And Great Whites aren't the only sharks out there, there are another 16 species of sharks in the waters I will traverse during my expedition to Hawaii.

If you've seen any of Discovery Channel's Shark Week, then you have some idea of what I might be thinking about as I sleep in my kayak for the first few nights of my expedition. If not, then know you'll likely be sleeping more soundly than I, for monsters of the deep may be prowling my craft, and all they may see is potential food.

Sleep tight tonight! And by the way, I'm launching soon!

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  • In this handout picture released by Awashima Marine Park, a 1.6 meter long Frill shark swims in a tank after being found by a fisherman at a bay in Numazu, on January 21, 2007 in Numazu, Japan. The frill shark, also known as a Frilled shark usually lives in waters of a depth of 600 meters and so it is very rare that this shark is found alive at sea-level. Its body shape and the number of gill are similar to fossils of sharks which lived 350,000,000 years ago. (Photo by Awashima Marine Park/Getty Images)

  • A shark swims in a tank at the New York Aquarium on August 7, 2001 in Coney Island, New York City. (Photo by Mario Tama/Getty Images)

  • A June 11, 2009 file photo provided by Elasmodiver shows scientist Eric Hoffmayer of the University of Southern Mississippi's Gulf Coast Research Lab in Ocean Springs, Miss., taking fin measurements of a whale shark in the Gulf of Mexico, about 55 miles off the Louisiana coast. Hoffmayer says whale sharks, the world's biggest fish, are particularly vulnerable if they get into the oil slick. That's because, rather than moving up to the surface and down again, they eat by swimming along the surface, sucking in plankton, fish eggs and small fish. (AP Photo/Elasmodiver, Andy Murch, File)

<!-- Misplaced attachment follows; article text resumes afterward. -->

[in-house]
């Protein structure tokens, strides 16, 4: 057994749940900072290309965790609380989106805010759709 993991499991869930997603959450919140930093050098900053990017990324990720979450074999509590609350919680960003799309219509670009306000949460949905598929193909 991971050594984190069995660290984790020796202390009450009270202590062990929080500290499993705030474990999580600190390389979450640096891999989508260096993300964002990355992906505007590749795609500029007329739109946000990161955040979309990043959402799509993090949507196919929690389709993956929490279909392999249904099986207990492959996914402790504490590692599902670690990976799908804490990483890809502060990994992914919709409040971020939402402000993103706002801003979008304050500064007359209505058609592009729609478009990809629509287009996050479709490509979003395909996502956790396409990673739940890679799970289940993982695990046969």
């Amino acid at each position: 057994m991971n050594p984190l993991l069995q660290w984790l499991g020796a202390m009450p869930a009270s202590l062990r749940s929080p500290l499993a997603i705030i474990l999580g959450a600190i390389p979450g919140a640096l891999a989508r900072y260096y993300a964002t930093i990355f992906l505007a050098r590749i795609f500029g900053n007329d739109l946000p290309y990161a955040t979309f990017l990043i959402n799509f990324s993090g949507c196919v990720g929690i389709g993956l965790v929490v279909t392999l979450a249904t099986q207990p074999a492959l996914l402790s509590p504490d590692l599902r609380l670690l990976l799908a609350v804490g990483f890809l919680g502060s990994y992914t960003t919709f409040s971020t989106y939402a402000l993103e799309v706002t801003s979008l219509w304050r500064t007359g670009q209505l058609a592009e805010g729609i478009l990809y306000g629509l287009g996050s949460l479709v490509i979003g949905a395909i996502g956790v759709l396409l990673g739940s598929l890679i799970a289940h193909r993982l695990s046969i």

• Home And Away actor Jon Sivewright launches the new Adventure experience Grey Nurse Shark Feed Dive at Manly's Ocean World on December 18, 2006 in Sydney, Australia. (Photo by Patrick Riviere/Getty Images)

  • This Saturday, June 26, 2010 photo released by Bruce Sweet shows a juvenile great white shark swimming in the Atlantic Ocean about 20 miles off the coast of Gloucester, Mass., in the rich fishing ground known as Stellwagen Bank. The shark was pulled up by Gloucester-based Sweet Dream III, tagged, and returned to the sea. (AP Photo/www.SportFishingMA.com, Bruce Sweet)

  • A shark swims in a tank at the New York Aquarium August 7, 2001 in Coney Island, New York City. (Photo by Mario Tama/Getty Images)

  • A shark swim inside a fish tank as a diver, left, cleans the glass at the Two Oceans Aquarium in Cape Town, South Africa, Wednesday, Aug 31, 2011. The Two Oceans Aquarium hosts group activities for school children and students which include the identification and observation of fish and other species. (AP Photo/Schalk van Zuydam)

  • In this handout picture released by Awashima Marine Park, a 1.6 meter long Frill shark swims in a tank after being found by a fisherman at a bay in Numazu, on January 21, 2007 in Numazu, Japan. The frill shark, also known as a Frilled shark usually lives in waters of a depth of 600 meters and so it is very rare that this shark is found alive at sea-level. Its body shape and the number of gill are similar to fossils of sharks which lived 350,000,000 years ago. (Photo by Awashima Marine Park/Getty Images)